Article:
LINCOLN — Nebraska football coach Scott Frost has received a one-year show cause order and a five-day suspension from Huskers practice for his role in the former analyst’s failed oversight special teams Jonathan Rutledge, the NCAA announced Monday.
Rutledge, who coached at NU during the 2020 COVID season, “provided technical or tactical instruction to student-athletes during practices and film sessions,” the NCAA said. “He also helped with tactical decisions during matches.”
Because analysts are not allowed to do such things in practices and games, Rutledge was one more assistant coach for practices/games than the 10 allowed by the NCAA.
Frost, according to the NCAA, addressed concerns about Rutledge’s duties, but “did not appropriately monitor the analyst or notify compliance staff that violations had occurred.”
“Specifically, after observing the then-Special Teams Analyst communicate with student-athletes, adjust a student-athlete’s alignment, and demonstrate techniques during practice,” the team wrote. three people from the NCAA report, “the head coach addressed it directly with the then-special team teams analyst, but he incorrectly concluded that the conduct did not constitute a violation and omitted to notify or consult compliance.”
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Using the negotiation resolution process, Nebraska agreed to the violations and penalties, which include the show cause order and suspension to occur at some point during the 2022 “championship segment,” which begins on first day of training camp and ends after the season.
“I appreciate the diligent efforts of our staff at the University of Nebraska to bring this matter to an end,” Alberts said. “We had an exceptional collaboration with the NCAA, and I want to thank the NCAA staff for their time and professionalism throughout this process.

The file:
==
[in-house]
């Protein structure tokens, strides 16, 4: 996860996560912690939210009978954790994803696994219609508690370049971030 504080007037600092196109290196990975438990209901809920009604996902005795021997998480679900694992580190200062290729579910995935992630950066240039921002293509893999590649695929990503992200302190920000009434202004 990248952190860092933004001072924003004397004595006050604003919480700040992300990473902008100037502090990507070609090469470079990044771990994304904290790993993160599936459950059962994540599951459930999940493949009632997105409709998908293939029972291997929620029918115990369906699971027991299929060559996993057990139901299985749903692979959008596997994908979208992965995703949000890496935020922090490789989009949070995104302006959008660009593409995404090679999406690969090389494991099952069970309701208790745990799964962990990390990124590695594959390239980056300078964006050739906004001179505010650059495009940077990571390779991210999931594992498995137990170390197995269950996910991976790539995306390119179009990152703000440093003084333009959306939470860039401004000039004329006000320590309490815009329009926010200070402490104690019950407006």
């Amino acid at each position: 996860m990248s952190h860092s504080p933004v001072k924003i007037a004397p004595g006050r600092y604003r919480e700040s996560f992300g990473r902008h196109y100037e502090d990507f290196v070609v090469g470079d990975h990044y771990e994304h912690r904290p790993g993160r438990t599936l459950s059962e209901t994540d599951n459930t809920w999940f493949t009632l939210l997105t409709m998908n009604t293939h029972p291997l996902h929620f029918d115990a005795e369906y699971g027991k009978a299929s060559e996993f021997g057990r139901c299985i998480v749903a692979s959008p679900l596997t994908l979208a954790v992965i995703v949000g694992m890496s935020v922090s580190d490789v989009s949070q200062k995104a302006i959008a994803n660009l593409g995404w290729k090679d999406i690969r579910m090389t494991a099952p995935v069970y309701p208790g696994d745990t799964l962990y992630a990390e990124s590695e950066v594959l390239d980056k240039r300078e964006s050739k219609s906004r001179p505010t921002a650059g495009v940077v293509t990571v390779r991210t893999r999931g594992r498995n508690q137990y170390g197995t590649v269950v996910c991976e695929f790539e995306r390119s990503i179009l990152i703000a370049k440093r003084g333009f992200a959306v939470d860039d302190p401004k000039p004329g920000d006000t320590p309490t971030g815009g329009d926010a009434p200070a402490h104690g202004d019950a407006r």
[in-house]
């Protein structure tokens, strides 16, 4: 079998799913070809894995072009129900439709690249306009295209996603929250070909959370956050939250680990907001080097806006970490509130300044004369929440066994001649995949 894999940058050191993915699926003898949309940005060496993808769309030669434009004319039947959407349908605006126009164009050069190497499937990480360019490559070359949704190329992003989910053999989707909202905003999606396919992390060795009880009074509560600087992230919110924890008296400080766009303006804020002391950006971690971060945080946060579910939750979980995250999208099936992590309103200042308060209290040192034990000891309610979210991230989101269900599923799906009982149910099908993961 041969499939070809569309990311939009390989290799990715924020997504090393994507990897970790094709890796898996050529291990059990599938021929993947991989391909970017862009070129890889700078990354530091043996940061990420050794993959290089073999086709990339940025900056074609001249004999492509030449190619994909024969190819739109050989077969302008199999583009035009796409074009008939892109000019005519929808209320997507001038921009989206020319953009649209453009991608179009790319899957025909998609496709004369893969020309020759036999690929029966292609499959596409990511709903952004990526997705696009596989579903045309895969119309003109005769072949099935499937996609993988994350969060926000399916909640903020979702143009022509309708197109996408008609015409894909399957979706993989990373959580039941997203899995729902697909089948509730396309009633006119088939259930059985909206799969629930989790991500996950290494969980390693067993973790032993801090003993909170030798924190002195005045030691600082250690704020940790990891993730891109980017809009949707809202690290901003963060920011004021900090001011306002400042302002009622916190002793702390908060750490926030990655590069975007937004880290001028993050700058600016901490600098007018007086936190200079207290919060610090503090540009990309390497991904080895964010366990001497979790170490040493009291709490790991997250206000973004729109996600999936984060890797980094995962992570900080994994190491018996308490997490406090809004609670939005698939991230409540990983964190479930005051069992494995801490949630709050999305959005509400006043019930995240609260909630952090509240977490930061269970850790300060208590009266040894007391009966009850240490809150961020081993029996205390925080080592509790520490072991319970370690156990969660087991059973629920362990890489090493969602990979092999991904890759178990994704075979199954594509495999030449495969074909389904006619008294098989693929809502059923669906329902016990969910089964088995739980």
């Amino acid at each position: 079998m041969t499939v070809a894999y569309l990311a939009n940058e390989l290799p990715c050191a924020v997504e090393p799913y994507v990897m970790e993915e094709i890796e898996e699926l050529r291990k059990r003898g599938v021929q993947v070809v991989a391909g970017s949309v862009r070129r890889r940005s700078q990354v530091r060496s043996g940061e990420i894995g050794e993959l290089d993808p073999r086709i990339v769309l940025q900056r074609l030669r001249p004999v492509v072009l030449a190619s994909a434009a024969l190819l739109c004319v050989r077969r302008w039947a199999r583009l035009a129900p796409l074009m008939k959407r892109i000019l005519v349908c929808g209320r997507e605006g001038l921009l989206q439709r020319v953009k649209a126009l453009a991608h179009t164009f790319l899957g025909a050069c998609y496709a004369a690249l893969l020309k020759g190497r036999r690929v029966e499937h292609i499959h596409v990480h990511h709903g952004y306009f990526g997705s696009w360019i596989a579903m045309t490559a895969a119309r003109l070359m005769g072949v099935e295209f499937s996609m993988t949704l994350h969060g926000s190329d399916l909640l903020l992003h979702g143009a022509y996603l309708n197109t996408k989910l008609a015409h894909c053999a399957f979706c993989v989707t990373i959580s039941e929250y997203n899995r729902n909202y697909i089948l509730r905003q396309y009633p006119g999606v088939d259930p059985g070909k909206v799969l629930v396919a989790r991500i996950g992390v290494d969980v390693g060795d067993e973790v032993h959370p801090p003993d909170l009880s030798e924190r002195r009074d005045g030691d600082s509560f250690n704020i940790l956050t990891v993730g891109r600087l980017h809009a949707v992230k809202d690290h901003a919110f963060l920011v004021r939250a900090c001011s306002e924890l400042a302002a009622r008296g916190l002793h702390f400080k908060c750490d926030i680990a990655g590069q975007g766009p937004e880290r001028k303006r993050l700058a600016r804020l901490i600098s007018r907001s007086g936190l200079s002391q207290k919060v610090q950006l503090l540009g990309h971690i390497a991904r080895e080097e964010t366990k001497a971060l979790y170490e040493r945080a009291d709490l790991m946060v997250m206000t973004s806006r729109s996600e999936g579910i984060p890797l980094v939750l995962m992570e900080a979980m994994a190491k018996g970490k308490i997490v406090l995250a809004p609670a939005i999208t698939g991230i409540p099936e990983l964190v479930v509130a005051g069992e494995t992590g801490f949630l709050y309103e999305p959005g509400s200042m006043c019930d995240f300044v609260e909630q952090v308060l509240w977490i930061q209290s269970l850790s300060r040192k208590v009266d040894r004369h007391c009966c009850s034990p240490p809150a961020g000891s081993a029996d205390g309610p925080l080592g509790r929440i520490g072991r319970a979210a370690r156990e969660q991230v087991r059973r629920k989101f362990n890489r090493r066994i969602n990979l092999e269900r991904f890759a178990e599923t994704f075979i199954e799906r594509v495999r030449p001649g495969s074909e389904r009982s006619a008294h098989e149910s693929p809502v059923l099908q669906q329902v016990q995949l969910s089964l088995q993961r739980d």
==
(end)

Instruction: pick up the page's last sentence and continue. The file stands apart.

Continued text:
“It is important that the Nebraska Athletic Department and the football program put this issue behind us and focus our full attention on the upcoming season. We are satisfied with the outcome and believe the negotiated resolution is fair and equitable. At Nebraska, we are committed to running an athletic department that is fully compliant with all NCAA rules.
The order is often associated with coaches who have already been fired by a school and are colloquially considered unhireable because they have a show cause order attached to their case.
But, according to NCAA statutes, it “primarily requires a member institution to demonstrate to the satisfaction of the Infractions Committee or Independent Resolution Panel why it should not be subject to a sanction or penalty. additional for failing to take appropriate disciplinary or corrective action with respect to a member of staff of the establishment or a representative of the sporting interests of the establishment judged by the Infractions Committee or the Resolution Committee independent as having been implicated in a violation of the NCAA constitution and rules.”
According to the negotiated resolution, Nebraska must submit to the NCAA its “comprehensive compliance and education program on NCAA law” by June 15, 2022, then file a progress report by March 15. 2023. Frost must also attend the annual regional rules seminar at his own expense.